Politicians have joked for some time that the best way to get more voters to come to the polls is to put the elections up on Facebook, or let citizens simply swipe an app on their smartphones. While in the US that may be a tongue-in-cheek remark about the state of the digital world, electronic voting is taking off in other parts of the globe.
Data breaches at Target, eBay, AT&T and most recently PF Chang's – along with the fear of identity theft — have dramatically increased demand for credit monitoring.
In 2013, there were nearly 700,000 car thefts in the United States, but a lot more goes missing than just a vehicle in those cases. Besides the typical losses suffered from items that happened to be in the car, such as a purse or briefcase, laptop computer, smartphone or tablet, or any other number of expensive items, sometimes it’s the driver’s identity that gets carted away too.
When identity thieves strike, most people worry about the headache involved in clearing their names, securing their finances, and making sure their credit scores remain unharmed. For most victims, the thought of going to jail is the last thing on their minds, and the thought of being arrested more than once isn’t even on the radar.
There’s already been a public backlash against the latest wearable computing technology. This futuristic-looking device, the most famous of which is called Google Glass, resembles something right out of a science fiction movie, but it has security industry experts all too concerned about what it could be used for.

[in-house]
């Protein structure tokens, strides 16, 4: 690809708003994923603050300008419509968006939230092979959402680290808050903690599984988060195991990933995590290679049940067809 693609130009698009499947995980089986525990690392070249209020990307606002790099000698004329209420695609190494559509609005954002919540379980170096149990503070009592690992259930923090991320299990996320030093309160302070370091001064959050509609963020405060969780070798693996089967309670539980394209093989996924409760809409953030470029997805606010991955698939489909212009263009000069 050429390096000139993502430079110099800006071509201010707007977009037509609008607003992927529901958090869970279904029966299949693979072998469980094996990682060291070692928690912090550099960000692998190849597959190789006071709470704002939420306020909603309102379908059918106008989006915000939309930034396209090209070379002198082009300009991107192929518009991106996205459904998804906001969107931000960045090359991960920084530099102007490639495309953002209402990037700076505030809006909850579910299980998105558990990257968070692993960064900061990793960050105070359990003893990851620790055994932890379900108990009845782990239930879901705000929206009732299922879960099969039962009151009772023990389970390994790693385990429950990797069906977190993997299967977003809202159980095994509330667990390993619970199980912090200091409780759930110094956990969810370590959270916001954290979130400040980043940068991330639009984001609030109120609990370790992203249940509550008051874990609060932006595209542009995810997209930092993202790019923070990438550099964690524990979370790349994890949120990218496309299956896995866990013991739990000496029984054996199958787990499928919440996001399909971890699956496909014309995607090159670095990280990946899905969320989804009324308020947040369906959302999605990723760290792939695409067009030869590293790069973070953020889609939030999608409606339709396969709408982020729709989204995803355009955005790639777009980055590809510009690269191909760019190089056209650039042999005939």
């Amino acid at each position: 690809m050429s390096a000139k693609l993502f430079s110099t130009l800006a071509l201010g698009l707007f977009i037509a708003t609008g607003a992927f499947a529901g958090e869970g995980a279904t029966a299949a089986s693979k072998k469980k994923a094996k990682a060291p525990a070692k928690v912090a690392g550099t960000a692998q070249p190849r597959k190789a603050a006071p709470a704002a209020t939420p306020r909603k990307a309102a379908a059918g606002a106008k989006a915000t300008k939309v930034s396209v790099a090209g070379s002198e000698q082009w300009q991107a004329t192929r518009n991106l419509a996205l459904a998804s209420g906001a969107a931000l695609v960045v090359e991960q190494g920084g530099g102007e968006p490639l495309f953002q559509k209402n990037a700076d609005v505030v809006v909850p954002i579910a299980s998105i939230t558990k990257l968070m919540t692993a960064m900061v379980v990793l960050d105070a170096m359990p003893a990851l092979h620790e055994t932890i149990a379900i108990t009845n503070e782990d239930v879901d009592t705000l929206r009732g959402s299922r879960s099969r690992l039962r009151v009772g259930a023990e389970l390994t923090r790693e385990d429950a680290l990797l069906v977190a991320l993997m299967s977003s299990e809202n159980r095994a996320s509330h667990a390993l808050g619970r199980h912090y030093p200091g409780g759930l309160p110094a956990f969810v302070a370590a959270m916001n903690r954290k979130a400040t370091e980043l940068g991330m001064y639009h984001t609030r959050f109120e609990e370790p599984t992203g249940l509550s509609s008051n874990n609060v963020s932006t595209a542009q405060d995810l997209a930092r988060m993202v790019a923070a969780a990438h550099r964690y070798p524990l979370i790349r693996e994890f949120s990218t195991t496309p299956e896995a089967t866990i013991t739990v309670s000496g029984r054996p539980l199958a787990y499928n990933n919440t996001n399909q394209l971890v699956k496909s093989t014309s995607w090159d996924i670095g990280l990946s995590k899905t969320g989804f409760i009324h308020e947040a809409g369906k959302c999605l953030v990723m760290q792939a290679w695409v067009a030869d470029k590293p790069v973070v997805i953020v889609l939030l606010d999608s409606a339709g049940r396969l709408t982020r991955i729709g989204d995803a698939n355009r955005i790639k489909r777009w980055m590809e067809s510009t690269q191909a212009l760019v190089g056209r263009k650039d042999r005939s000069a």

With so much media attention focused on computer hacking, cybersecurity, and digital identity theft, it’s easy to forget those good old-fashioned thieves can walk away with your identity, too. In this case, it’s something as mundane as losing your wallet or having your purse stolen, but the implications of losing your driver’s license can still have a serious impact on your identity as a whole.
Believe it or not, even the IRS gets audited. Unfortunately, the consequences for making a few bookkeeping errors aren’t as severe as they are for average citizens who get called on the carpet for their creative accounting.